Counting nuclei in tiles
Contents
Counting nuclei in tiles#
In this notebook we will process a big dataset that has been saved in zarr format to count cells in individual tiles. For every tile, we will write a pixel in an output image. Hence, we are producing a cellcount image that is smaller than the original image by a factor that corresponds to the tile size.
import zarr
import dask.array as da
import numpy as np
from skimage.io import imread
import pyclesperanto_prototype as cle
from pyclesperanto_prototype import imshow
from numcodecs import Blosc
For demonstration purposes, we use a dataset that is provided by Theresa Suckert, OncoRay, University Hospital Carl Gustav Carus, TU Dresden. The dataset is licensed License: CCBY 4.0. We are using a cropped version here that was resaved a 8bit image to be able to provide it with the notebook. You find the full size 16bit image in CZI file format online.
image = imread('../../data/P1_H_C3H_M004_17cropped.tif')[1]
# for testing purposes, we crop the image even more.
# comment out the following line to run on the whole 5000x2000 pixels
image = image[1000:1500, 1000:1500]
#compress AND change the numpy array into a zarr array
compressor = Blosc(cname='zstd', clevel=3, shuffle=Blosc.BITSHUFFLE)
# Convert image into zarr array
chunk_size = (100, 100)
zarray = zarr.array(image, chunks=chunk_size, compressor=compressor)
# save zarr to disk
zarr_filename = '../../data/P1_H_C3H_M004_17cropped.zarr'
zarr.convenience.save(zarr_filename, zarray)
Loading the zarrbacked image#
Dask brings builtin support for the zarr file format. We can create dask arrays directly from a zarr file.
zarr_image = da.from_zarr(zarr_filename)
zarr_image

We can apply image processing to this tiled dataset directly.
Counting nuclei#
For counting the nuclei, we setup a simple image processing workflow that applies VoronoiOtsuLabeling to the dataset. Afterwards, we count the segmented objects. As nuclei might be counted twice which touch the tile border, we have to correct the count for every tile. Technically, we could remove the objects which touch one of the vertical or horizontal tile borders. However, there is a simpler way for correcting for this error: We count the number of nuclei after segmentation. Then, we remove all nuclei which touch any image border and count the remaining nuclei again. We can then assume that half of the removed nuclei should be counted. Hence, we add the two counts, before and after edgeremoval, and compute the average of these two measurements. Especially on large tiles with many nuclei, the remaining error should be negligible. It is not recommended to apply such an estimating cell counting method when each tile contains only few nuclei.
def count_nuclei(image):
"""
Label objects in a binary image and produce a pixelcountmap image.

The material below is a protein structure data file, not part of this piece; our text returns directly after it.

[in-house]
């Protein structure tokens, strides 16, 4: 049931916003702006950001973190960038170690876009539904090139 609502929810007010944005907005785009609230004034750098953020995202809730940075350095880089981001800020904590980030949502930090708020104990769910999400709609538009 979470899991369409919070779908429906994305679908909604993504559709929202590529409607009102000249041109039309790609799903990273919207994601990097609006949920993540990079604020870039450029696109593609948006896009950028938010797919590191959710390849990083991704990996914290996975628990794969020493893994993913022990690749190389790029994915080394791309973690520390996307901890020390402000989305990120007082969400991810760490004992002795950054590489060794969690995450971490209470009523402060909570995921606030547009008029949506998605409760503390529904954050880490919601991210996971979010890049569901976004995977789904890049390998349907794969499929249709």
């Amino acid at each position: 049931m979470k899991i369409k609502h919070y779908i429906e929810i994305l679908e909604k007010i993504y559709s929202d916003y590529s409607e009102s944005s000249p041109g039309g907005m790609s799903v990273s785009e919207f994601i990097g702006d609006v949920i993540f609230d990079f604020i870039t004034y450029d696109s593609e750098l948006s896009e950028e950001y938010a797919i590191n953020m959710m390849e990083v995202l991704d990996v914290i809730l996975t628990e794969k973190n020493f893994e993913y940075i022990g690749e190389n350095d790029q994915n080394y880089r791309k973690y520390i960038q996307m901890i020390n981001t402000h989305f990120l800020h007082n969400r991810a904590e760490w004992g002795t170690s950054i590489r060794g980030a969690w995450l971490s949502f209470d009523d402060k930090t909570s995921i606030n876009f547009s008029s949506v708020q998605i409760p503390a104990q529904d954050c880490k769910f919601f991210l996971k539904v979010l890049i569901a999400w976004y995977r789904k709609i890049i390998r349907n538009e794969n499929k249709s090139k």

"""
print("Processing image of size", image.shape)
# Count nuclei including those which touch the image border
labels = cle.voronoi_otsu_labeling(image, spot_sigma=3.5)
label_intensity_map = cle.mean_intensity_map(image, labels)
high_intensity_labels = cle.exclude_labels_with_map_values_within_range(label_intensity_map, labels, maximum_value_range=20)
nuclei_count = high_intensity_labels.max()
# Count nuclei including those which touch the image border
labels_without_borders = cle.exclude_labels_on_edges(high_intensity_labels)
nuclei_count_excluding_borders = labels_without_borders.max()
# Both nucleicount including and excluding nuclei at image borders
# are no good approximation. We should exclude the nuclei only on
# half of the borders to get a good estimate.
# Alternatively, we just take the average of both counts.
result = np.asarray([[(nuclei_count + nuclei_count_excluding_borders) / 2]])
print(result.shape)
return result
Before we can start the computation, we need to deactivate asynchronous execution of operations in pyclesperanto. See also related issue.
cle.set_wait_for_kernel_finish(True)
This time, we do not use tile overlap, because we are not measuring properties of the nuclei and thus, donâ€™t need a prefect segmentation of them.
tile_map = da.map_blocks(count_nuclei, zarr_image)
tile_map
Processing image of size (0, 0)
Processing image of size (1, 1)
(1, 1)
Processing image of size (0, 0)

As the result image is much smaller then the original, we can compute the whole result map.
result = tile_map.compute()
Processing image of size (100, 100)
Processing image of sizeProcessing image of size (100, 100)
Processing image of size (100, 100)
(100, 100)
Processing image of size (100, 100)
Processing image of size (100, 100)
Processing image of sizeProcessing image of size (100, 100)
Processing image of size(100, 100)
(100, 100)
Processing image of size (100, 100)
(1, 1)
(1, 1)
Processing image of size (100, 100)
(1, 1)
Processing image of size (100, 100)
Processing image of size (100, 100)
(1, 1)(1, 1)
Processing image of size (100, 100)
Processing image of size(1, 1)
(100, 100)
Processing image of size (100, 100)
(1, 1)
(1, 1)
Processing image of size (100, 100)
Processing image of size (100, 100)
(1, 1)
Processing image of size (100, 100)
(1, 1)
Processing image of size (100, 100)
(1, 1)
Processing image of size (100, 100)
(1, 1)
(1, 1)
Processing image of sizeProcessing image of size (100, 100)
(100, 100)
(1, 1)(1, 1)
(1, 1)
Processing image of size Processing image of size(100, 100) (1, 1)
(100, 100)
(1, 1)
(1, 1)
(1, 1)
(1, 1)
(1, 1)
(1, 1)
(1, 1)
(1, 1)
result.shape
(5, 5)
Again, as the result map is small, we can just visualize it.
cle.imshow(result, colorbar=True)
With a quick visual check in the original image, we can see that indeed in the bottom left corner of the image, there are more cells than in the top right.
cle.imshow(cle.voronoi_otsu_labeling(image, spot_sigma=3.5), labels=True)